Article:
Kristy Peterson, Brigham Young University – Idaho
Geology, Nominated by: Dr. Dan Moore
I am writing to nominate Kristy Peterson as the top undergraduate researcher in the Department of Geology at BYU-Idaho for the 2013-2014 academic year. Kristy has worked on several research projects during her undergraduate education, most notably a project with Prof. Julie Willis that focused on locating the source fault for the 1994 Draney Peak earthquake sequence. Kristy’s work on the project demonstrated research ability, independent thought, diligence, and the ability to communicate scientific ideas to others. My nomination represents the unanimous decision of our faculty. We are excited to see Kristy continue to develop her love for and ability to engage in research in the geosciences.
Elisabeth Schlaudt, Furman University
Earth and Environmental Sciences, Nominated by: Dr. Weston Dripps
Elisabeth Schlaudt graduates from Furman University with four solid years of undergraduate research experience in the geosciences. As a first year student, she participated in Furman’s HHMI Research Fellowship program during which she spent 10 weeks during the summer of 2011 in the field and in the lab looking at the role of iron in South Carolina stream systems. She presented this research at the 2012 Southeastern Geological Society of America meeting. The summer of 2012 she was selected as one of 11 undergraduates in the state of SC to participate in the Santee Cooper Environmental Program in Charleston, SC. At Santee Cooper, she researched and co-developed a recommendation for Santee Cooper to derive 10% of their sales from Renewable Energy by 2020. She went on to spend the fall of 2012 studying abroad in Brussels, Belgium and worked as an intern at the Institute for European Environmental Policy where she helped assist policy analysts in advancing an environmentally sustainable Europe through policy analysis and development. The summer of 2013 she participated in a 10 week REU program at the University of Delaware where she looked at nitrogen cycling, transport, and transformation in a shallow man made pond that is part of the Murderkill Estuary. That research formed the basis for her senior thesis, which she will be presenting at the upcoming 2014 Southeastern Geological Society of America meeting. For these four years of solid undergraduate research in the geosciences we select Elisabeth Schlaudt for this award.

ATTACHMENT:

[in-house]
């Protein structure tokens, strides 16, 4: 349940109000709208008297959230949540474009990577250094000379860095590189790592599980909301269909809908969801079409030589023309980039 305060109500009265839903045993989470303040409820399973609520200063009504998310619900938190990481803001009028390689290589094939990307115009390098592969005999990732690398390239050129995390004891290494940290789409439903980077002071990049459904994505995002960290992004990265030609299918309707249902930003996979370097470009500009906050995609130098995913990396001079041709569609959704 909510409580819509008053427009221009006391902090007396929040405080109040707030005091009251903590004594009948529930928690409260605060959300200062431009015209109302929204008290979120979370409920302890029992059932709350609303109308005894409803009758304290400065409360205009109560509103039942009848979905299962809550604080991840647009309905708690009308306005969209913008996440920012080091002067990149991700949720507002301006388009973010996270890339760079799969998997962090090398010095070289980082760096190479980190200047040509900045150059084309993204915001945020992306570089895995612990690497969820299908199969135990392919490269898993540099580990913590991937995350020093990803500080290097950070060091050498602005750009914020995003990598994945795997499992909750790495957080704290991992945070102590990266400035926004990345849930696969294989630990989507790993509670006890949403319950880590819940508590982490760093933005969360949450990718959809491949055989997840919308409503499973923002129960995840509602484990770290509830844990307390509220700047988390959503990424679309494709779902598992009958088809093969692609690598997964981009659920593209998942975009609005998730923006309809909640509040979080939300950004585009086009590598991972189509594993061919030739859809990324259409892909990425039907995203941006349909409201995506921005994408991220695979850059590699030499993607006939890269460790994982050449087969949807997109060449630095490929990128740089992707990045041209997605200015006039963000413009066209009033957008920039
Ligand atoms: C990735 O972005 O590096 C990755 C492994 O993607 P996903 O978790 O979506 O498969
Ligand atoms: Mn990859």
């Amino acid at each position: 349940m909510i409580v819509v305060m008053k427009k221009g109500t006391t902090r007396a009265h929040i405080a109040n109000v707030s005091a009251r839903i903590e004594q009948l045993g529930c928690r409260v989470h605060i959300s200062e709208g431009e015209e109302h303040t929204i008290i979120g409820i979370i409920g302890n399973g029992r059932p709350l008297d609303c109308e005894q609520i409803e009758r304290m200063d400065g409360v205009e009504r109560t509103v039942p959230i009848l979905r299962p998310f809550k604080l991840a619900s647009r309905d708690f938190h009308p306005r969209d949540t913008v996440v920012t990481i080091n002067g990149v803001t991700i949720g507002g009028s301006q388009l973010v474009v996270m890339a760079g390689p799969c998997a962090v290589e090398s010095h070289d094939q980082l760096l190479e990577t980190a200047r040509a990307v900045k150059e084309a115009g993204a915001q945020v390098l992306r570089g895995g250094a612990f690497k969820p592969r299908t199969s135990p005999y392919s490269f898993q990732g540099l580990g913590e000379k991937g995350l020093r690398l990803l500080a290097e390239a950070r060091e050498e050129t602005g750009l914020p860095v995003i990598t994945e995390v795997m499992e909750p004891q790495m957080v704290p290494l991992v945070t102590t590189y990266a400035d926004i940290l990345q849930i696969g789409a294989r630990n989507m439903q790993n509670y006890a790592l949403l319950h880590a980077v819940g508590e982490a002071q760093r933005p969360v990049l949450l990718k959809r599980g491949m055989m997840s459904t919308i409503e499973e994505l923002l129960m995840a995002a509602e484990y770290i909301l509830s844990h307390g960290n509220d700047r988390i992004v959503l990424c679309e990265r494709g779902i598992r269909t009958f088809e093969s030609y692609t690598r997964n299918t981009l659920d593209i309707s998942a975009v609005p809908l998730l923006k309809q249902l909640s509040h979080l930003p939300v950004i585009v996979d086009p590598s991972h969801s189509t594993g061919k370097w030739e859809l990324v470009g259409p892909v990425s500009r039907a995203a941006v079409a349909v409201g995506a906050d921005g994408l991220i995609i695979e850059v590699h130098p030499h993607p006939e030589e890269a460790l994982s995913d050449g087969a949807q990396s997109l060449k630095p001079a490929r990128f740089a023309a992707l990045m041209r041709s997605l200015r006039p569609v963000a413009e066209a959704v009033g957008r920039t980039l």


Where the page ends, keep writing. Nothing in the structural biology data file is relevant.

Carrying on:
Lindsay Starr, Wittenberg University
Geology, Nominated by: Dr. Sarah Fortner
Lindsay Starr is an exceptional geology student in our department. She has presented her research on the influence of climate change on spring salt loading at the National GSA meeting, and has been instrumental in starting a long term major ion monitoring program from the Great Miami River, Ohio. She has analyzed more than 600 samples using the ion chromatograph, and has been involved in every aspect of sample processing and data checking. Last summer, Lindsay traversed across the Juneau Icefield conducting glacier research. Lindsay has also served as a Peer Mentor for our freshmen seminar program and involved those students in activities beyond what was required in class. In addition, she exemplifies the power of hard work and iteration. Lindsay sets goals for herself that we know she will achieve.
Sarah Wigginton, Trinity University
Geosciences, Nominated by: Benjamin Surpless
Sarah worked with me throughout the summer and fall of 2013, investigating the evolution of macro-scale fracture networks in limestone beds, focusing especially on the relationship between these fractures and contractional fold formation. Her work involved intense structural geology fieldwork, literature review, data compilation and analysis, and laboratory analysis. Sarah showed true intellectual independence throughout the research process, clearly understood the context of her research within structural geology, and recognized the broader implications of her results for similar geologic systems. Sarah organized and presented her results at the Geological Society of America’s national meeting, in Denver, CO, where she clearly communicated her findings to the broader geologic community. Although I worked most closely with Sarah on her research, all members of the Department of Geosciences attest to her work ethic, her fantastic attitude, and her well-established aptitude across the geologic disciplines. In Sarah, we see an excellent young researcher with tremendous promise in the geological sciences.